This year the Dairy Show – which is taking place live in October – will be celebrating its 40th anniversary. So what has changed over the years, both within the industry and the event itself?
Allen Cotton OBE, current vice president of the Royal Bath & West Society, has not missed a single show in 39 years, having been an original committee member. “I remember sitting round a table and trying decide what time of year to have it – we decided on the first Thursday in October before the carparks got too wet.”
The event was even held during the foot-and-mouth outbreak, albeit in January without any cattle. And it’s a similar situation this year as there won’t be any cattle due to the Covid-19 pandemic. “Without the cattle we have more space to spread the trade stands out so that could be an advantage.”
So what else has changed over the years? “The breeds have changed a lot – the numbers of Holstein Friesians have reduced and have been replaced by Jerseys and Guernseys,” says Mr Cotton. The Holstein Friesians are also bigger, and the udders on the animals have improved – which is reflected by the higher yields that farmers are achieving, he adds. “We used to produce around 6,000 litres a cow – a 9,000 litre cow was quite exceptional really; now some people’s herds average that.”
Technology has significantly changed over the years too. “When the show began many people were still milking into buckets – now we have robots milking cows.”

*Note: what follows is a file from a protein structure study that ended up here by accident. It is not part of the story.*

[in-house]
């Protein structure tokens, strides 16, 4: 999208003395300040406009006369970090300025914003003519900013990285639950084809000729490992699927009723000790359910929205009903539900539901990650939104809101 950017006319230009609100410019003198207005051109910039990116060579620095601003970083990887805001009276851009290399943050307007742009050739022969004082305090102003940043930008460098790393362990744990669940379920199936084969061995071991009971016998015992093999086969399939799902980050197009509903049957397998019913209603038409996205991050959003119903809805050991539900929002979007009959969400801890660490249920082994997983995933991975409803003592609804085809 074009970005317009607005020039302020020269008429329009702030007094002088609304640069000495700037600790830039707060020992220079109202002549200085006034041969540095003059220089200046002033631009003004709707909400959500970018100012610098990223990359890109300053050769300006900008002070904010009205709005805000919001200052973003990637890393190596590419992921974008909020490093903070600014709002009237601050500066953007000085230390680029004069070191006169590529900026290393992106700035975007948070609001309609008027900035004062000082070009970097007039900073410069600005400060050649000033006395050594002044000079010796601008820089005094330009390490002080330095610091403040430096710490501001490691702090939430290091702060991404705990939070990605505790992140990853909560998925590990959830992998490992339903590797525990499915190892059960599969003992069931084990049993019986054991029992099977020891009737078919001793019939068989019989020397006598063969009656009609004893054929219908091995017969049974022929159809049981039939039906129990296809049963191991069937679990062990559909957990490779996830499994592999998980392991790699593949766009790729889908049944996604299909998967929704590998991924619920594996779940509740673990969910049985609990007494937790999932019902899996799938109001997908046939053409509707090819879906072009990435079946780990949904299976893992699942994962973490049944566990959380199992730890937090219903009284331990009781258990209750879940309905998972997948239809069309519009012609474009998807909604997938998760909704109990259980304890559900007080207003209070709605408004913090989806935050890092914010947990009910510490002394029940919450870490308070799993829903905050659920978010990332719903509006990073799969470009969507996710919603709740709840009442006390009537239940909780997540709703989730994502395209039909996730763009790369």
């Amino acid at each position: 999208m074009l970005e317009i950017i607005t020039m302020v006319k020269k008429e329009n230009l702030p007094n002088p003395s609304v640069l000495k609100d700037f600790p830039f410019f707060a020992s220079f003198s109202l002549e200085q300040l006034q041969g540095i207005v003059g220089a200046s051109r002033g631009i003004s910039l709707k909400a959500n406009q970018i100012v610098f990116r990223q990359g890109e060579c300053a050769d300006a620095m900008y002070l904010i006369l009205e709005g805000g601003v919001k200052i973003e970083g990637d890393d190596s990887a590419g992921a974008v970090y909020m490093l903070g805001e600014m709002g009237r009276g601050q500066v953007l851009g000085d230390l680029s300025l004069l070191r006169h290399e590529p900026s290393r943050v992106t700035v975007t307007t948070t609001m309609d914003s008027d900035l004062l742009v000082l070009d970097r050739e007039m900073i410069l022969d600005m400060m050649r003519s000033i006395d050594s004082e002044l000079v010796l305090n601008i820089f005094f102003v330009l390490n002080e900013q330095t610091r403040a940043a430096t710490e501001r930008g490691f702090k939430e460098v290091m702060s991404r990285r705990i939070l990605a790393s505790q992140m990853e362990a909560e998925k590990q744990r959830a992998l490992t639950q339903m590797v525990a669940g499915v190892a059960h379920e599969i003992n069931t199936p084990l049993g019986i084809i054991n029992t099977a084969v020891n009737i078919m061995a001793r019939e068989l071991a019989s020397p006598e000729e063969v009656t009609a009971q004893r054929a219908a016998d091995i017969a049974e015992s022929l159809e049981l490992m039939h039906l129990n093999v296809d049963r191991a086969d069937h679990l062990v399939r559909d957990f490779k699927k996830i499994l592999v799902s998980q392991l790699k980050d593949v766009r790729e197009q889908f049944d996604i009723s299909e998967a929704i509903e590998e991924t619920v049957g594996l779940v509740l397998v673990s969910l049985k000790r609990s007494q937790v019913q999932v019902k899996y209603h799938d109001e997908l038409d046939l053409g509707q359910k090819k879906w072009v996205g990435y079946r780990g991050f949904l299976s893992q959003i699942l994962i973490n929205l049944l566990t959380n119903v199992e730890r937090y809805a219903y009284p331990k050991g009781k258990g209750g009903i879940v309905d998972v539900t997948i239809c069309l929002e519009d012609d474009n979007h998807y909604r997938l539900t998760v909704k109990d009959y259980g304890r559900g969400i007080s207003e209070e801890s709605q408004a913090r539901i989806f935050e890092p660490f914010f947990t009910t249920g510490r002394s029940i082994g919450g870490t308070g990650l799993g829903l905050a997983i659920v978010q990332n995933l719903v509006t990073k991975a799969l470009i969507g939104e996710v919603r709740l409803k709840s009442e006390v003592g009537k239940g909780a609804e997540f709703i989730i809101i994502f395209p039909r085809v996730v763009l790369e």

There is also more emphasis on the business aspects of dairy farming, so it’s unsurprising that the seminars remain a popular feature of the show. The hot topic 40 years ago was dairy herd management, with seminars on improving grassland productivity and breeding policies.
The latter certainly draws parallels to this year’s seminar theme: ‘Breeding the cow of the future’, with speakers examining how producers can use pedigree genetics or crossbreeding to produce the optimum cow for their system.
So what does the future hold? According to Mr Cotton’s son David – who is now chairman of the committee – the industry is always evolving, and the show with it. “The drive for me is presenting ideas for the future and getting the next generation involved. The show is also a great opportunity to socialise; catching up with people you may not have seen since last year.”
Although things will be a little more challenging this year to comply with the latest guidance and safety measures, the advantage of its location is that there is plenty of space and open air, says David. “The main thing is that people need to book online, for track and trace – our aim is to put on a good show where people can see the latest technologies, hear from expert speakers and network in a safe and open environment.”
- Tickets are £15 for adults and £13 for students and must be pre-purchased online to enable the society to track and trace for Covid-19. For more information visit bathandwest.com/the-dairy-show